Restaurateurs are increasingly naming their restaurants with cooler and more abstract names that are different from what Chinese restaurants used to be called.
In the past, there was a distinct naming style that the majority of Chinese restaurants adopted. They used similar words, themes, strategies, and ended up sounding alike. These days, the names have become a lot subtler and thought provoking. In short, they’ve become classier and have kept up with the times.
Perhaps this is in line with the growth of fusion Asian restaurants and more upscale establishments that need and want a more sophisticated name. Or, the new generation of Chinese restaurant owners may just be a lot funkier and progressive compared to their Chinese forefathers.
Traditional Chinese Restaurant Names
Here’s a list of some of the more traditionally named Chinese restaurants that you may still find in Chinatowns throughout the world, in China and in Asian countries.
- Jade Palace
- Dragon Inn
- Red Lotus
- Lucky Garden
- Green House
Many of the popular words are normally used in varying combinations with different adjectives to produce a range of extremely similar names.
Let’s take the word ‘dragon’ for example, an animal that’s regarded to be lucky, and likely to bring any business prosperity if it is named after it.
Here are some classic Chinese restaurant names that use the word ‘dragon’:
- Green Dragon
- Lucky Dragon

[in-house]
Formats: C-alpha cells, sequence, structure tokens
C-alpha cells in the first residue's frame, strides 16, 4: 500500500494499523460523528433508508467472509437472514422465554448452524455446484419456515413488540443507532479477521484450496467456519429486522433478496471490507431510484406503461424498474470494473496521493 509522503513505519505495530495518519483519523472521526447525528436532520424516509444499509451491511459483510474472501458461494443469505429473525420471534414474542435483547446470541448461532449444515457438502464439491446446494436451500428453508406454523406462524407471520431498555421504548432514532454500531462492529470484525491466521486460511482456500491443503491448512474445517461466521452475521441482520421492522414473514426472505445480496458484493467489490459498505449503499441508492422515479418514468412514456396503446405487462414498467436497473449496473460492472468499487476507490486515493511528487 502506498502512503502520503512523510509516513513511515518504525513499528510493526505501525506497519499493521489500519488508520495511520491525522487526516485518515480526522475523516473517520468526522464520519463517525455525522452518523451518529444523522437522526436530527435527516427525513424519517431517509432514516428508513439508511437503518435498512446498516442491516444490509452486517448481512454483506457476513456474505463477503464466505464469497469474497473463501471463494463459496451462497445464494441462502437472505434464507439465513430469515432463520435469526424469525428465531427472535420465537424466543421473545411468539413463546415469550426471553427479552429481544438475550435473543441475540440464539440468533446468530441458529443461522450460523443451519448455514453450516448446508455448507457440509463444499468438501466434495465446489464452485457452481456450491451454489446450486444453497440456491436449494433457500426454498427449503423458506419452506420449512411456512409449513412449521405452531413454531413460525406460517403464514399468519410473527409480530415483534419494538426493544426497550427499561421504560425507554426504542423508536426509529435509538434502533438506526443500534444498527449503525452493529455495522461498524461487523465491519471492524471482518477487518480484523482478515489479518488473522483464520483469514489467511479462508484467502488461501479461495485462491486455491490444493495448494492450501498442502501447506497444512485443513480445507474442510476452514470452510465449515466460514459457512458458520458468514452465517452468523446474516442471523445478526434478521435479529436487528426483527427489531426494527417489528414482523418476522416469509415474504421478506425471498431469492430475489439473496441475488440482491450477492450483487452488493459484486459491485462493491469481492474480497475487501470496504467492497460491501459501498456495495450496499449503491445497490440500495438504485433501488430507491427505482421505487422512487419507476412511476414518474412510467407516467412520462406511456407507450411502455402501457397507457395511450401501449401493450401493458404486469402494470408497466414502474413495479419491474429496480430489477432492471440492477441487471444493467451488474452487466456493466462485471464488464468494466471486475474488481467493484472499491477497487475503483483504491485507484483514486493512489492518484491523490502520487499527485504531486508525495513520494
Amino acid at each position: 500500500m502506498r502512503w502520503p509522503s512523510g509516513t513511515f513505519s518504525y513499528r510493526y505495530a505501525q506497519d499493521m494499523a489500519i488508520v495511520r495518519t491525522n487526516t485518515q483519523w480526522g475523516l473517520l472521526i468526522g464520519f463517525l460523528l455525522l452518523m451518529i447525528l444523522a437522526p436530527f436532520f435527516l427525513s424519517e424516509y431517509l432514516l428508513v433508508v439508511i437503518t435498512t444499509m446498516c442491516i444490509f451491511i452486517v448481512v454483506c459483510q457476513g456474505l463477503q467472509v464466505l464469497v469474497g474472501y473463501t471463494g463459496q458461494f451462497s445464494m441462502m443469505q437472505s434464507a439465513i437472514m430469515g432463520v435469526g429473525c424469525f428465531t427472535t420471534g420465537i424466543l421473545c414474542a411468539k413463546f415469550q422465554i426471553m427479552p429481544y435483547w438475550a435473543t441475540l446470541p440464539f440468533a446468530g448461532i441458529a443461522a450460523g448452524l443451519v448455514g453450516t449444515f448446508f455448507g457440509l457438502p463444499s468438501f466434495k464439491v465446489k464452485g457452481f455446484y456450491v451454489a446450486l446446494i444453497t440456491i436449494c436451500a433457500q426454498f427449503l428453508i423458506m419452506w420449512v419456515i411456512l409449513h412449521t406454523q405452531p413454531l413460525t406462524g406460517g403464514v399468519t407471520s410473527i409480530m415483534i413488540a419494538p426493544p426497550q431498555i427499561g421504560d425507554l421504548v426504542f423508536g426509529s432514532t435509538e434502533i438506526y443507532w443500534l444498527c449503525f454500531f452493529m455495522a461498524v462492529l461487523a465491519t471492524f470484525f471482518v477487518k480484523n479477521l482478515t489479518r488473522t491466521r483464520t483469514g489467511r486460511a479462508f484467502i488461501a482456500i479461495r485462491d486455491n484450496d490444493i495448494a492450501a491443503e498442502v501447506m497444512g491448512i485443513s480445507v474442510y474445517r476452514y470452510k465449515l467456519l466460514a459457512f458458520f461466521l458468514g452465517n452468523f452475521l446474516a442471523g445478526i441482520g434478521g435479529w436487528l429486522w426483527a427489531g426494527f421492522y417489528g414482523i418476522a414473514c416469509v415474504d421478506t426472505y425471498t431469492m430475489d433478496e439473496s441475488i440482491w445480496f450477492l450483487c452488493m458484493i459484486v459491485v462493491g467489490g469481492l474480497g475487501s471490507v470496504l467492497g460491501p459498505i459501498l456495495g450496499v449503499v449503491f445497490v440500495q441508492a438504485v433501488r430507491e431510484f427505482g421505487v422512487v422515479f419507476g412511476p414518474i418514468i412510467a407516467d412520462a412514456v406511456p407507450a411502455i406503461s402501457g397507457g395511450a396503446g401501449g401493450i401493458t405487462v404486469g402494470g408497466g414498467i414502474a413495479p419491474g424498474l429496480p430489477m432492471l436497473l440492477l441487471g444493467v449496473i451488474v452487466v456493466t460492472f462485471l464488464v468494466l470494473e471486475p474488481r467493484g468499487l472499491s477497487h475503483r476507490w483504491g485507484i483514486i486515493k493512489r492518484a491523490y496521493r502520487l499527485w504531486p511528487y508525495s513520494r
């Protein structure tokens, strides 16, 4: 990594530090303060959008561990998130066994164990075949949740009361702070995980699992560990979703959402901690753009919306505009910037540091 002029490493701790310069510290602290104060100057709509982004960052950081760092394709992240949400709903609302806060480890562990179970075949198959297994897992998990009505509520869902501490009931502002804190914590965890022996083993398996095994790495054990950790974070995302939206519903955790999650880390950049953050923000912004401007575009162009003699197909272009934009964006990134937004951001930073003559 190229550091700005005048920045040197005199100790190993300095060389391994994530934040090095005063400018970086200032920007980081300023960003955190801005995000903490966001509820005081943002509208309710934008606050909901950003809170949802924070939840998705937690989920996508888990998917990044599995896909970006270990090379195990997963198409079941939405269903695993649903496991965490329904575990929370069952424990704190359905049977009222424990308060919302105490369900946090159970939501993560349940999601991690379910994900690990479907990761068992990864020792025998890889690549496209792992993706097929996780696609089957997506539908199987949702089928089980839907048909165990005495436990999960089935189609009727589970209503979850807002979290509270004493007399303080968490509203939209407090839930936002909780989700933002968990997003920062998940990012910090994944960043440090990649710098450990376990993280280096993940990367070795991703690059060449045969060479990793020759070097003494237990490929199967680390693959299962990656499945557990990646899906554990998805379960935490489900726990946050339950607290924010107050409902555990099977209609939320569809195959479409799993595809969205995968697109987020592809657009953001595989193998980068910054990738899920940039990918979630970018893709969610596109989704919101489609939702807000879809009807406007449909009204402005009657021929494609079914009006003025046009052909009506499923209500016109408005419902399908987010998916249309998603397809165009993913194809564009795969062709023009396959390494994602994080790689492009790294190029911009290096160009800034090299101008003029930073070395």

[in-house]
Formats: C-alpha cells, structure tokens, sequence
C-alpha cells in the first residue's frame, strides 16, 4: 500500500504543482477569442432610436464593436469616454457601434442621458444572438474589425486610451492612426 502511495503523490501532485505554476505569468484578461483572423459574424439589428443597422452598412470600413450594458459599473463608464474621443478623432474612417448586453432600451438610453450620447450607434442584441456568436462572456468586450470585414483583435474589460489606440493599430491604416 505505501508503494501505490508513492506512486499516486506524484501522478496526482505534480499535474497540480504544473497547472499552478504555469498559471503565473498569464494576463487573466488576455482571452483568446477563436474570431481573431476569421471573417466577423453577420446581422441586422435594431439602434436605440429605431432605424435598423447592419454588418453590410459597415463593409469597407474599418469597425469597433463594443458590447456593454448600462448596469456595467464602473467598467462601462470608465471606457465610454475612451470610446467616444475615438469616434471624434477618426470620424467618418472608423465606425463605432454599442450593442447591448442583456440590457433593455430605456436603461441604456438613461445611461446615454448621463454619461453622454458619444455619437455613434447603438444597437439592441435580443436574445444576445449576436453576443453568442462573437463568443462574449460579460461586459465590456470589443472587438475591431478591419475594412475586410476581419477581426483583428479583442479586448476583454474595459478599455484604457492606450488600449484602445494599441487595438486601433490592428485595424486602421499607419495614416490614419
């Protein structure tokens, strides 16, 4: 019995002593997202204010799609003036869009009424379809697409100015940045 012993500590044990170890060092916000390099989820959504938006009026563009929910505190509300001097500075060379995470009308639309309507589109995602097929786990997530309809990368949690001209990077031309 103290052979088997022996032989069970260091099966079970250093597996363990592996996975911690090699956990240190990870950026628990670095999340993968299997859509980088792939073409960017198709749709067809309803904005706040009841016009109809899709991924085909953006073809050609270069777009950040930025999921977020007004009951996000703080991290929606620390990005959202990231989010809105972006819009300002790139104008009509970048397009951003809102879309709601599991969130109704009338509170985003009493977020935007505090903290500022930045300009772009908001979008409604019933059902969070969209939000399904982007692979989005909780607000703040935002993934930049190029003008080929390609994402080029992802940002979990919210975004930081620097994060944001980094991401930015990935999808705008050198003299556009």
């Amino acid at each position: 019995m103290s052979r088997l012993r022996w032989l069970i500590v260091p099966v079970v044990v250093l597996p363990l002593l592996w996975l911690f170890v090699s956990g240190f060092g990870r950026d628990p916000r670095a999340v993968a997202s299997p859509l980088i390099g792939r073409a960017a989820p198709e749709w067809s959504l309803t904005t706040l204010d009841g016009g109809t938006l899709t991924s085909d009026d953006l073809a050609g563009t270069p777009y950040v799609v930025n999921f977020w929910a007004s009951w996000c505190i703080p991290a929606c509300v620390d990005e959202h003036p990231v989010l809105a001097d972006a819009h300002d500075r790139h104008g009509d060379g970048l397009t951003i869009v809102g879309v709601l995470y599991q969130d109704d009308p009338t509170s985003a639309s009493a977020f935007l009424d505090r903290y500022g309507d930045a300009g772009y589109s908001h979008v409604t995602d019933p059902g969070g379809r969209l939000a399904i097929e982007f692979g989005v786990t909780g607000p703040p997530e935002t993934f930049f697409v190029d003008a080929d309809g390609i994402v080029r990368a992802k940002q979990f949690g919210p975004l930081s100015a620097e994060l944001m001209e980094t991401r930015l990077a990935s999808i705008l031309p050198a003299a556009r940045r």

- Dragon Palace
- Red Dragon
- Dragon Inn
- Dragon House
Names of Modern Chinese Restaurants in the West
In comparison, there’s a very different naming style used by new Chinese restaurants, especially those opened in the U.S., UK and Western countries.
This isn’t surprising, as a restaurant’s name ultimately needs to appeal to its prospective customers, and to do so, it needs to be relevant.
For example, in America, a Chinese restaurant could be suitably called ‘Eastern Delights’ or anything using the ‘eastern’ word and concept. However, in China or some other Eastern country, it may not be as effective as the restaurant will already be in the East, together with lots of other Eastern restaurants.
To give you an idea of the types of names that are effective in the West, here are some of the leading Chinese restaurants in the United States:
- Lost Heaven
- Chef Chu’s
- Tropical Chinese
- Gourmet Dumpling
- Taiwan Cafe
- Joe’s Shanghai
- Han Dynasty
- Facing East
Old vs New Chinese Restaurant Naming Styles
So, what’s better? If you’re from the younger generation or live in the West, you probably prefer a cleverer name that’s cool. You probably feel that the more traditional names are a bit corny and outdated.
On the other hand, if you’re opening a basic Chinese restaurant that’s affordable, no frills and an everyday eatery, you may not want a fancy name that’s more suited to a fine dining place, and projects an image of being exclusive and expensive.
There are qualities and advantages of both naming styles, and it depends on what you’re trying to achieve and who you’re targeting with your restaurant.
As a middle ground, you could use one of the words used in more traditional Chinese restaurant names and combine it with another word in a creative way to form a great name that’s not too dated or pretentious.